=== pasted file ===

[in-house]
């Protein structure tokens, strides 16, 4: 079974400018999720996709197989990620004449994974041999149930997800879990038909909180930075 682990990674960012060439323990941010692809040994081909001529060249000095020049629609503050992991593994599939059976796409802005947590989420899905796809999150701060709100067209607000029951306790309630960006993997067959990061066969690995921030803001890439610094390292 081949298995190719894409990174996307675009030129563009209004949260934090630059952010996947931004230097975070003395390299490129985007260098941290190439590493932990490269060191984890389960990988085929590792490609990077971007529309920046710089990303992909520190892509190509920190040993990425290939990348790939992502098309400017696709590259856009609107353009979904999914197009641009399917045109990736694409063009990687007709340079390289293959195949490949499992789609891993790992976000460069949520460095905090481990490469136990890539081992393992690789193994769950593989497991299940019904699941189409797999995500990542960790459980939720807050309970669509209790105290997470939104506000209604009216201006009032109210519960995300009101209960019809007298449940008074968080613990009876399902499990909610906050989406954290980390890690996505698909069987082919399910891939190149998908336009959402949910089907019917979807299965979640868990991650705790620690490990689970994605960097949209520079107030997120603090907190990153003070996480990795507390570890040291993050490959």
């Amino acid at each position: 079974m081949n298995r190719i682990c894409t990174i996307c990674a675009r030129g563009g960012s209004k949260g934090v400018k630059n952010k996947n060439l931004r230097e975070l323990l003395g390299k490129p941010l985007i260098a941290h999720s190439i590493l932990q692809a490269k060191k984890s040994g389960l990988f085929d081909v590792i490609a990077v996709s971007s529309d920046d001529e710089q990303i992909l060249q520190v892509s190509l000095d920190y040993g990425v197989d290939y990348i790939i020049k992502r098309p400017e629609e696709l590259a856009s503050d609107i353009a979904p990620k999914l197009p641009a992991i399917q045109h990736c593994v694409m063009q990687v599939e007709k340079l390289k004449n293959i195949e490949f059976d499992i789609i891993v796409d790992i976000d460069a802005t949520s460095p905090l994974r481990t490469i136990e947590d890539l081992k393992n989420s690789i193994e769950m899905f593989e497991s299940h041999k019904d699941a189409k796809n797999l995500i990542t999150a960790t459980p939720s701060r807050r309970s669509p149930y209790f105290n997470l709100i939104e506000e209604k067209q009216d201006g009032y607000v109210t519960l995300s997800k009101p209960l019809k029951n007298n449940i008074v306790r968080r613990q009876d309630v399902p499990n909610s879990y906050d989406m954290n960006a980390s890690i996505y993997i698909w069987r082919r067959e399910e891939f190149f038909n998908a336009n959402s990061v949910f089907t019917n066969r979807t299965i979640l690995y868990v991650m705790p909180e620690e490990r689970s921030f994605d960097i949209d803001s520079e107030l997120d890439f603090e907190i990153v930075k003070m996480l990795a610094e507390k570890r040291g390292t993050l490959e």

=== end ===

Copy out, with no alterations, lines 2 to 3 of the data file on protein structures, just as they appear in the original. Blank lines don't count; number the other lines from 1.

């Protein structure tokens, strides 16, 4: 079974400018999720996709197989990620004449994974041999149930997800879990038909909180930075 682990990674960012060439323990941010692809040994081909001529060249000095020049629609503050992991593994599939059976796409802005947590989420899905796809999150701060709100067209607000029951306790309630960006993997067959990061066969690995921030803001890439610094390292 081949298995190719894409990174996307675009030129563009209004949260934090630059952010996947931004230097975070003395390299490129985007260098941290190439590493932990490269060191984890389960990988085929590792490609990077971007529309920046710089990303992909520190892509190509920190040993990425290939990348790939992502098309400017696709590259856009609107353009979904999914197009641009399917045109990736694409063009990687007709340079390289293959195949490949499992789609891993790992976000460069949520460095905090481990490469136990890539081992393992690789193994769950593989497991299940019904699941189409797999995500990542960790459980939720807050309970669509209790105290997470939104506000209604009216201006009032109210519960995300009101209960019809007298449940008074968080613990009876399902499990909610906050989406954290980390890690996505698909069987082919399910891939190149998908336009959402949910089907019917979807299965979640868990991650705790620690490990689970994605960097949209520079107030997120603090907190990153003070996480990795507390570890040291993050490959």
């Amino acid at each position: 079974m081949n298995r190719i682990c894409t990174i996307c990674a675009r030129g563009g960012s209004k949260g934090v400018k630059n952010k996947n060439l931004r230097e975070l323990l003395g390299k490129p941010l985007i260098a941290h999720s190439i590493l932990q692809a490269k060191k984890s040994g389960l990988f085929d081909v590792i490609a990077v996709s971007s529309d920046d001529e710089q990303i992909l060249q520190v892509s190509l000095d920190y040993g990425v197989d290939y990348i790939i020049k992502r098309p400017e629609e696709l590259a856009s503050d609107i353009a979904p990620k999914l197009p641009a992991i399917q045109h990736c593994v694409m063009q990687v599939e007709k340079l390289k004449n293959i195949e490949f059976d499992i789609i891993v796409d790992i976000d460069a802005t949520s460095p905090l994974r481990t490469i136990e947590d890539l081992k393992n989420s690789i193994e769950m899905f593989e497991s299940h041999k019904d699941a189409k796809n797999l995500i990542t999150a960790t459980p939720s701060r807050r309970s669509p149930y209790f105290n997470l709100i939104e506000e209604k067209q009216d201006g009032y607000v109210t519960l995300s997800k009101p209960l019809k029951n007298n449940i008074v306790r968080r613990q009876d309630v399902p499990n909610s879990y906050d989406m954290n960006a980390s890690i996505y993997i698909w069987r082919r067959e399910e891939f190149f038909n998908a336009n959402s990061v949910f089907t019917n066969r979807t299965i979640l690995y868990v991650m705790p909180e620690e490990r689970s921030f994605d960097i949209d803001s520079e107030l997120d890439f603090e907190i990153v930075k003070m996480l990795a610094e507390k570890r040291g390292t993050l490959e």